Showing posts with label immigrants. Show all posts
Showing posts with label immigrants. Show all posts

Sunday, October 22, 2017

REVIEW: Immigration Integration at Pivot Arts' Don't Look Back/Must Look Back

Pivot Arts Presents the World Premiere of
Directed by Devon de Mayo and Devised with the Ensemble 
Written by Tanya Palmer
Conceived by Julieanne Ehre

(front, l to r) Ashlyn Lozano, Sarah Lo and Christopher Acevedo 
All Photos by Michael Brosilow.

October 20 – November 19, 2017
A Site-Specific Performance Experience 

(left to right) Jin Park, Christopher Acevedo, Samantha Beach, Sarah Lo, Phyllis Liu and Lucy Carapetyan

Endless forms, queues, words and stairs. Information, education, investigation... In Pivot Arts' newest site specific work, the intimate audience of 16 experiences immigration integration. The journey encompasses pre-entry classes on how to request food and water, and find the bathroom if you've never seen the inside of an airplane, to ESL classes, to a barrage of questions in the citizenship application process, five years down the road. It was especially effective to be separated from the friend I came with, and herded around, not knowing where we were headed, why, and when I might see her again. The cast facilitates the process as other immigrants and immigration officials, interspersing bureaucratic instruction with poetic, frenetic synchronized motions and screen imagery.  

 (front, l to r) Ashlyn Lozano and Edward Mawere with the cast of Pivot Arts’ world premiere of DON’T LOOK BACK/MUST LOOK BACK. 

(front) Christopher Acevedo with the cast of Pivot Arts’ world premiere of DON’T LOOK BACK/MUST LOOK BACK. 

This production intrigued me, since my Swedish immigrant great grandparents first settled in Chicago's Uptown neighborhood 3 generations ago. Uptown was also my neighborhood for 4 years, when I first moved to Chicago in the early 90's. Although I was only coming from the suburbs of Ohio, there was still a bit of a learning curve as I acclimated to skyscrapers, urban crime, public transportation, and the best and worst our city has to offer. One of my vivid, early Uptown memories is of people in Asian conical hats, working the urban gardens next to utilitarian high rise apartments. It was such an unexpected juxtaposition to me. 

My mother was an ESL teacher for years, and we were frequent hosts to visitors from all over the world. So, I've heard many first hand adventures and adjustment stories. Still, I can only imagine the culture shock, moving to a giant city like Chicago, from another continent, speaking a different language, and scrambling to learn new customs.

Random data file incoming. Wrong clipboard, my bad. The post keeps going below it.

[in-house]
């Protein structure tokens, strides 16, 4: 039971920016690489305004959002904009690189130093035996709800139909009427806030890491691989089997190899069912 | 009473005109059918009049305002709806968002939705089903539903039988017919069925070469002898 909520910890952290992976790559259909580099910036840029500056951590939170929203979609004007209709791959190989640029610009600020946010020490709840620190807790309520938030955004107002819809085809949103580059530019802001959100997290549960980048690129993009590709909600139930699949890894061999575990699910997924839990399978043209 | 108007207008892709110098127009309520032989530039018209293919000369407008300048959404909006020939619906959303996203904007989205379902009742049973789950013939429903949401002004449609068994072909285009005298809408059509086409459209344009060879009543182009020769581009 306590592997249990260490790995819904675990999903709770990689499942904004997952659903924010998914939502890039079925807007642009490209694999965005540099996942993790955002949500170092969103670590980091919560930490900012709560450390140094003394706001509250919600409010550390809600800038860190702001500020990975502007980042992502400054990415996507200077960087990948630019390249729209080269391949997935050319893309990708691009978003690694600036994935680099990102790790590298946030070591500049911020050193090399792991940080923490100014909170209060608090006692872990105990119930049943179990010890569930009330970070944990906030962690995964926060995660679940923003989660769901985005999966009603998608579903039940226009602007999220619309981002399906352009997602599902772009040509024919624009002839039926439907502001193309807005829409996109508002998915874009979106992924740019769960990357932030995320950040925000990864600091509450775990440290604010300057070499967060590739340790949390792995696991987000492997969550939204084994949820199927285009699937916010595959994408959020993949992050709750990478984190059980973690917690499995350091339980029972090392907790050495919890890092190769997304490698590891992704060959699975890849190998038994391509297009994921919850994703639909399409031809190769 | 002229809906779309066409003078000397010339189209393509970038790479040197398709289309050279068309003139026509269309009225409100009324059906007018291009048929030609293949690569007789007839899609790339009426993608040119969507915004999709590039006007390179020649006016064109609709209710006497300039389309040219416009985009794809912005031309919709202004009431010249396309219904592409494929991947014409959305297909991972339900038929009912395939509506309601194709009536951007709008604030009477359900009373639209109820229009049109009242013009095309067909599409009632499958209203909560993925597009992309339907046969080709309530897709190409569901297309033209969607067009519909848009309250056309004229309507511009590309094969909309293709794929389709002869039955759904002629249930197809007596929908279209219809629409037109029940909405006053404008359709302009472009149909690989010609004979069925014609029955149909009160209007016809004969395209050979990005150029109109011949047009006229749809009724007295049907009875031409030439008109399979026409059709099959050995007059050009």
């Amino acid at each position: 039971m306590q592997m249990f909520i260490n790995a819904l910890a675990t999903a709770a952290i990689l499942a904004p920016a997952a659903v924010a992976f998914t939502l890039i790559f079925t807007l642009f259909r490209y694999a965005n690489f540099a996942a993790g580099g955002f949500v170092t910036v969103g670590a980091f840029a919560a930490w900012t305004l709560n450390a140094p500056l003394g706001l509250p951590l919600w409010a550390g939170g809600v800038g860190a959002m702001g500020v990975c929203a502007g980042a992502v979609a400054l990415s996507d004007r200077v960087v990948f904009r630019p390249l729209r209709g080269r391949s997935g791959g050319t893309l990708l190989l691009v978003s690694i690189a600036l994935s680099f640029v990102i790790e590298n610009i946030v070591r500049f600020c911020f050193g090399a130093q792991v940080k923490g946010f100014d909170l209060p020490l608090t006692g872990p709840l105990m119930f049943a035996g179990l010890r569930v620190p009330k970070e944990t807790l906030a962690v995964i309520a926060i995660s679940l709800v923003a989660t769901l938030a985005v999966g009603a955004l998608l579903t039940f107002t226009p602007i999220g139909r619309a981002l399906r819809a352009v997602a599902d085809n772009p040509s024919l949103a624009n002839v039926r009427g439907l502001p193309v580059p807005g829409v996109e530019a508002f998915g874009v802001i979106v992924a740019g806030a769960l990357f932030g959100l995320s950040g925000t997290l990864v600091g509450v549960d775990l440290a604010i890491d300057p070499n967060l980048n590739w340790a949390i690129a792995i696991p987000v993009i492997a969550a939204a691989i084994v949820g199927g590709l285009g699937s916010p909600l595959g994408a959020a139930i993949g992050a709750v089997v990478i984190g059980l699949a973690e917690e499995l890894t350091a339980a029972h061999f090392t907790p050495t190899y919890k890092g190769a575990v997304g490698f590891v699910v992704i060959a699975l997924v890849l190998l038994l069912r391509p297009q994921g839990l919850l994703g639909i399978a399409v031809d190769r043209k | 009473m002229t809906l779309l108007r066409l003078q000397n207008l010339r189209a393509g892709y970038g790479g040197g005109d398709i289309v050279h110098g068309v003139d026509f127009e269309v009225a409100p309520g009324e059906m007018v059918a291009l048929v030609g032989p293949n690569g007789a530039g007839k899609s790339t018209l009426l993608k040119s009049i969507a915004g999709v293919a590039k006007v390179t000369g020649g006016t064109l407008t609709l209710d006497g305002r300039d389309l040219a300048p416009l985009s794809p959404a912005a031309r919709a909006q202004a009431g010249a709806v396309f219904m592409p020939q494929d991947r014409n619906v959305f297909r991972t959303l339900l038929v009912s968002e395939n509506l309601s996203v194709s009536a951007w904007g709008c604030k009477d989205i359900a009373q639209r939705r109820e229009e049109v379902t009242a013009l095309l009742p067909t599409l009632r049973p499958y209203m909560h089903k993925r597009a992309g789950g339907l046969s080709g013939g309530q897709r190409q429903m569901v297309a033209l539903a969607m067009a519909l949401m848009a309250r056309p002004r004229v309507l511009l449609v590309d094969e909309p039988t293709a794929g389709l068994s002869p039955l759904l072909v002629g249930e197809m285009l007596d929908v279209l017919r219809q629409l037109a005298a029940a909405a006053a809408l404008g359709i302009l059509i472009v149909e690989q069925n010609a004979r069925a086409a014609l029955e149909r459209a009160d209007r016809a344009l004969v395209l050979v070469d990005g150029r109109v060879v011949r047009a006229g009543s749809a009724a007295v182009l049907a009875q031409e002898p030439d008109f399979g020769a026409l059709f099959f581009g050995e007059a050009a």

(left to right) Christopher Acevedo and Ashlyn Lozano 

The Chinese Mutual Aid Association serves as an appropriate venue, that adds much to the production, via the wall art and institutional vibe. There are only two main locations in the show, with a short walk across the street, though there is much movement within the first building. If you have mobility issues, expect frequent trips up and down the stairs, and small desk seating. The closing ceremony has straw mat floor seating and only a couple chairs. I'm still recovering from major knee surgery in August, so it was a bit of a challenge for me, but I made it, albeit slowly and with painkillers in advance.

The ultimate takeaway is immigrant and refugee empathy, in a closing ceremony complete with written, folded origami promises placed in sand and a communion of unusual fruit. There are some interwoven stories gleaned from interviews with Uptown immigrants, though I was hoping for more first hand accounts of the experience. A series of personal stories would have been more interesting, though the premise of making the audience immigrants is effective. 

(left to right) Edward Mawere and Jin Park with a projected photo from James A. Bowey’s exhibit “When Home Won’t Let You Stay”

Pivot Arts is pleased to present the world premiere of DON’T LOOK BACK/MUST LOOK BACK, a site-specific performance experience in Chicago’s Uptown neighborhood, directed by Devon de Mayo and devised by an ensemble of actors and designers, written by Tanya Palmer and conceived by Julieanne Ehre. Audience members are taken on an immersive journey inspired by the stories and experiences of Uptown residents, many of whom came to Uptown as refugees. 

DON’T LOOK BACK/MUST LOOK BACK will play October 20 – November 19, 2017 in various Uptown locations starting at the Chinese Mutual Aid Association, 1016 W. Argyle St. The intimate performance experience is limited to 16 audience members per show. Tickets, priced at $35, are currently on sale at 

DON’T LOOK BACK/MUST LOOK BACK will feature Christopher Acevedo, Samantha Beach, Lucy Carapetyan, Phyllis Liu, Sarah Lo, Ashlyn Lozano, Edward Mawere and Jin Park.

The performance is inspired by stories of escape and loss from local residents who fled their countries and arrived here to make Uptown their home – and the systems and people that they’ve encountered along the way. Blending movement, images and storytelling, Don't Look Back/Must Look Back brings audiences into the experience of making a home in a place where everything is unfamiliar and the sands are constantly shifting beneath your feet. 

(pictured) Sarah Lo with a projected photo from James A. Bowey’s exhibit “When Home Won’t Let You Stay”

The performance also features images from documentary artist James Bowey’s exhibit “When Home Won’t Let You Stay,” a portrait of refugees in America and their stories of hope and perseverance in the face of violence and loss. For additional information, visit